Just in time for the debut of a massive art exhibit spanning six acres of the National Mall, engineers have installed a live-streaming webcam near the top of the Washington Monument.
The National Park Service has partnered with EarthCam to fit a small, powerful camera into a pre-existing hole in the 555 foot tall national landmark. The feed , which captures the World War II Memorial, the reflecting pool and other iconic scenery, also shows Jorge Rodríguez-Gerada’s facescape, “Out of Many, One.”
Throughout September, more than 2,000 tons of sand, 800 tons of soil and 10,000 wooden pegs were installed on the mall for a work of art similar to what Rodríguez-Gerada has created for cities around the world, including in Belfast and Barcelona. The National Stone, Sand and Gravel Association helped make the project viewable to the public with EarthCam.
watch?v=JHgVBse4fkk&feature=youtu.be This temporary installation is a composite portrait, blending the features of 18- to 25-year-old men from a variety of racial and ethnic backgrounds whom Rodríguez-Gerada photographed on the streets of Washington, D.C. Rodríguez-Gerada described the composite portrait to CQ Roll Call earlier this year , saying, it was "a good time to contemplate our young men,” following unrest in Ferguson, Mo., over the shooting of unarmed teenager Michael Brown.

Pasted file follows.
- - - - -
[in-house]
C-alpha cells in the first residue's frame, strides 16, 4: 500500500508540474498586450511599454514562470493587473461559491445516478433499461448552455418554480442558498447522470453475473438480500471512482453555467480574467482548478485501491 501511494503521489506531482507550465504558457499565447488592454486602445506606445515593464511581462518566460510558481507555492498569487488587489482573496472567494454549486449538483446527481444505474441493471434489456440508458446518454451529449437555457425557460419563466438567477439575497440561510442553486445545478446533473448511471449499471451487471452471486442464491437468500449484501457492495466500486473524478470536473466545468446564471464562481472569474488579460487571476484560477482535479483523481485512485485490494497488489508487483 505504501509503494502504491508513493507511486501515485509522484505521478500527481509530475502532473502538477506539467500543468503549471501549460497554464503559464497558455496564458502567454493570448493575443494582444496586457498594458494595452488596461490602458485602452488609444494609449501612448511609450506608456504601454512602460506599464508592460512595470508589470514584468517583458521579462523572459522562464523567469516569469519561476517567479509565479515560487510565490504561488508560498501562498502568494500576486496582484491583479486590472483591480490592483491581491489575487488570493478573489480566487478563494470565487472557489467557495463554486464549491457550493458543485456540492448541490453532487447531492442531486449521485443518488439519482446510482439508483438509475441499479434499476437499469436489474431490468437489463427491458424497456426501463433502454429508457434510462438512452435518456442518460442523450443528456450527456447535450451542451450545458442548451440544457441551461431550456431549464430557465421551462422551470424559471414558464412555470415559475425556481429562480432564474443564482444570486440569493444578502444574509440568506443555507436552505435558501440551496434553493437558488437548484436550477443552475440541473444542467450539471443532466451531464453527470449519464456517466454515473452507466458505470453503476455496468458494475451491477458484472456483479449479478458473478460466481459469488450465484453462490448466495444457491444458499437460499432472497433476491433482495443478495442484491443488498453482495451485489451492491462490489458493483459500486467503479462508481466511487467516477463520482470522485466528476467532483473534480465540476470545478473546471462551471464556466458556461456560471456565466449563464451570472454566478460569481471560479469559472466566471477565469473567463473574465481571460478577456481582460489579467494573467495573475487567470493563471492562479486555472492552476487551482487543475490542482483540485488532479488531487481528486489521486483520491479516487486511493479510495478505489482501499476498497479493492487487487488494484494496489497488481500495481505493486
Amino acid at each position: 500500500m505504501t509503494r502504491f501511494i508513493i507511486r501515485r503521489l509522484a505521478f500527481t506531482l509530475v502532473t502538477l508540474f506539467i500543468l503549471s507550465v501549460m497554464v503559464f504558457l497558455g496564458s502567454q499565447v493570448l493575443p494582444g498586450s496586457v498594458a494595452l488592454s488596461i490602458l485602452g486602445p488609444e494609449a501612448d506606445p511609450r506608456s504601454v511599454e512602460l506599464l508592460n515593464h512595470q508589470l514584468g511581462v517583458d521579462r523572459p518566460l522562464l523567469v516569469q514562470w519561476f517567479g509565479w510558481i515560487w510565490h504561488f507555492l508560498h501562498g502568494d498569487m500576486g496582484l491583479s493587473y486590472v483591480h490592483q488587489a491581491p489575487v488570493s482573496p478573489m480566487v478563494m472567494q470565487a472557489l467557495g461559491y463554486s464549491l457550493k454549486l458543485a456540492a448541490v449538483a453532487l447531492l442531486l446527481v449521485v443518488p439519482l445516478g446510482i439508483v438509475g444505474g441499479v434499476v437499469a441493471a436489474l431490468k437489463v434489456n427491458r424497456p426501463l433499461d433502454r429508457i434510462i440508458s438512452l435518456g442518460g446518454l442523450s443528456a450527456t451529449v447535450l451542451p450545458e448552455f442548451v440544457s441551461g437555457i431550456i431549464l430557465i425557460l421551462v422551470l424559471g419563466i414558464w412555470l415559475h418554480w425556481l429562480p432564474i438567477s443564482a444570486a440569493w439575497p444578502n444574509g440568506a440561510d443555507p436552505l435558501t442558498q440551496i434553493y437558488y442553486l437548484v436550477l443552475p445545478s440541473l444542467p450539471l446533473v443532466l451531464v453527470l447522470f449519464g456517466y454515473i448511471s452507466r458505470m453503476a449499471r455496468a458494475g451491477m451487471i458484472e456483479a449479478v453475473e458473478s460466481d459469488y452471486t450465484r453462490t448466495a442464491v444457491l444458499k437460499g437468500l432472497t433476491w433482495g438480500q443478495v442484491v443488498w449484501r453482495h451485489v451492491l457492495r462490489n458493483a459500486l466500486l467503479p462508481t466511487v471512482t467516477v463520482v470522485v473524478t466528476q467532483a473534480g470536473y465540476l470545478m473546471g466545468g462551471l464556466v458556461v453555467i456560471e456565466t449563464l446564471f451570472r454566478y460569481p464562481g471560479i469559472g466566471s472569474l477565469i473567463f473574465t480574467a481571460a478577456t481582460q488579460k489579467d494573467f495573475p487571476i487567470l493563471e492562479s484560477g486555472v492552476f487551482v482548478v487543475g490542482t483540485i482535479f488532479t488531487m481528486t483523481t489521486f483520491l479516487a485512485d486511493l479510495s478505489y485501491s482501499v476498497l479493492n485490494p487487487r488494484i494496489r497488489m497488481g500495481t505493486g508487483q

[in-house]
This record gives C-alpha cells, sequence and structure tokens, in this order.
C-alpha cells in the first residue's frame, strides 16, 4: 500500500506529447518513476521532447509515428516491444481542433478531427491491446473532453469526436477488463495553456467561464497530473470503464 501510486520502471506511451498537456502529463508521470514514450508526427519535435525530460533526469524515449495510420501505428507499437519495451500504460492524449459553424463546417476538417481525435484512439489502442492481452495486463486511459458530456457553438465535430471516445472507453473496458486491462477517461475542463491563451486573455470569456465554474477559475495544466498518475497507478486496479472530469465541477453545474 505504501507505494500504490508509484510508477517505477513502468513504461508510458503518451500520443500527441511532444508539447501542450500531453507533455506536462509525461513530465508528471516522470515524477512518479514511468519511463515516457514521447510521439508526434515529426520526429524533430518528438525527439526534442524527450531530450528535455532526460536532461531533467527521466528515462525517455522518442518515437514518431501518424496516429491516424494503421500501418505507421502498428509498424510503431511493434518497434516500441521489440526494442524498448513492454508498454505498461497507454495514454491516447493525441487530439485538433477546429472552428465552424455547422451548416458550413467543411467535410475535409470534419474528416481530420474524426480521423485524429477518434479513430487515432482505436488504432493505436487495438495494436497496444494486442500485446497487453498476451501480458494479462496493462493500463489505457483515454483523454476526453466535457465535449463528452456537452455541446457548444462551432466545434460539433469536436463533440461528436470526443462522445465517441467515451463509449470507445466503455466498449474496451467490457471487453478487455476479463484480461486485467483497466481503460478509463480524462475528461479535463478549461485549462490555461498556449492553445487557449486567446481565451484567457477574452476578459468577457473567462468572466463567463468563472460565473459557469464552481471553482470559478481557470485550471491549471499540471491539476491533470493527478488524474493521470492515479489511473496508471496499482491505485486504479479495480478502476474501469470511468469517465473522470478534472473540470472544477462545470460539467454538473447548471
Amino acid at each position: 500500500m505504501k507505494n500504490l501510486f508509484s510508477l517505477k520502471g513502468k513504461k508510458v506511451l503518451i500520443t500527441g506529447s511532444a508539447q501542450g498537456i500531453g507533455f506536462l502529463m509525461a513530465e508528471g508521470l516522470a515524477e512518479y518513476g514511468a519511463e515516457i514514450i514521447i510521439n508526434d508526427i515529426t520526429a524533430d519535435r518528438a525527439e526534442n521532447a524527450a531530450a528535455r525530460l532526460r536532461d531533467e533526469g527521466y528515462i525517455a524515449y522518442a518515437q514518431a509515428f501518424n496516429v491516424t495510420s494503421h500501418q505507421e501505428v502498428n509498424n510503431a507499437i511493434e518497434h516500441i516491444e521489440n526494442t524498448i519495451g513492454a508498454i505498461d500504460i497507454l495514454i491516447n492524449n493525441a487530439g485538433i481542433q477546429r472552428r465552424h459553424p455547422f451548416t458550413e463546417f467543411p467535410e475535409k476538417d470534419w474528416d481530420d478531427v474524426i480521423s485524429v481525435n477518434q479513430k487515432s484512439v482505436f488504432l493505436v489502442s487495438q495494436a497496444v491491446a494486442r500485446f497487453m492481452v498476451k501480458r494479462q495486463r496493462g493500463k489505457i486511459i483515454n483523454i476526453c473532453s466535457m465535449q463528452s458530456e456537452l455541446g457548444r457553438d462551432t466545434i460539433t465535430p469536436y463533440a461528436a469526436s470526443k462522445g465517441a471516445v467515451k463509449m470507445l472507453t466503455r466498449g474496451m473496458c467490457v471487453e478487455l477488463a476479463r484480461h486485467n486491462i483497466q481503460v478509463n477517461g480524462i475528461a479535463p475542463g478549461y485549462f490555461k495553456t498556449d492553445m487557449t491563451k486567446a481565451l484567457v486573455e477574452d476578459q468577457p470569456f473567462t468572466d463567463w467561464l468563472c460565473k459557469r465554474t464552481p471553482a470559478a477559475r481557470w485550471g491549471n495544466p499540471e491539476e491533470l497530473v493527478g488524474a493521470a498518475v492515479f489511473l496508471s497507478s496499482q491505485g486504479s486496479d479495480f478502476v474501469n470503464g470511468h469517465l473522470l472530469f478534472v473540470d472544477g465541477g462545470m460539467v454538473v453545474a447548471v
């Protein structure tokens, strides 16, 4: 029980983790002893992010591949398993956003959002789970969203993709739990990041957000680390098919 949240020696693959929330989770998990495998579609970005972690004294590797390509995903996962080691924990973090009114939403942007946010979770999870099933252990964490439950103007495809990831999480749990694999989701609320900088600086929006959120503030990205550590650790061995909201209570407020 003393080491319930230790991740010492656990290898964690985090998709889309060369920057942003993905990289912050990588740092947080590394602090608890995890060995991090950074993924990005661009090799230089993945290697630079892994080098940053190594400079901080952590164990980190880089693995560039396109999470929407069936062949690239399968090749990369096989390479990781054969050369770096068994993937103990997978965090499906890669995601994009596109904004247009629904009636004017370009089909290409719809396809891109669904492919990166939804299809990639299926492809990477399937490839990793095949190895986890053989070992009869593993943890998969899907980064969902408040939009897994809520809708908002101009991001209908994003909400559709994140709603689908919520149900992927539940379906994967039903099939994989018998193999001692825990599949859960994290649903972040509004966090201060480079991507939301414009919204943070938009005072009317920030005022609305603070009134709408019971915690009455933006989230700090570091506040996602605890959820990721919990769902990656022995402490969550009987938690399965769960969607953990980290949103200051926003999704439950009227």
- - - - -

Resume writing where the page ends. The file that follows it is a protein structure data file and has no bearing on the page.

At the end of October, the materials will be blended back into the location.
The artist will be speaking Wednesday night at the National Portrait Gallery about the process of creating the image. Rodríguez-Gerada, a founder of the New York culture jamming movement, will also be displaying some of his previous projects from the international urban art scene. The free event begins at 6:30 p.m. in the Nan Tucker McEvoy Auditorium.
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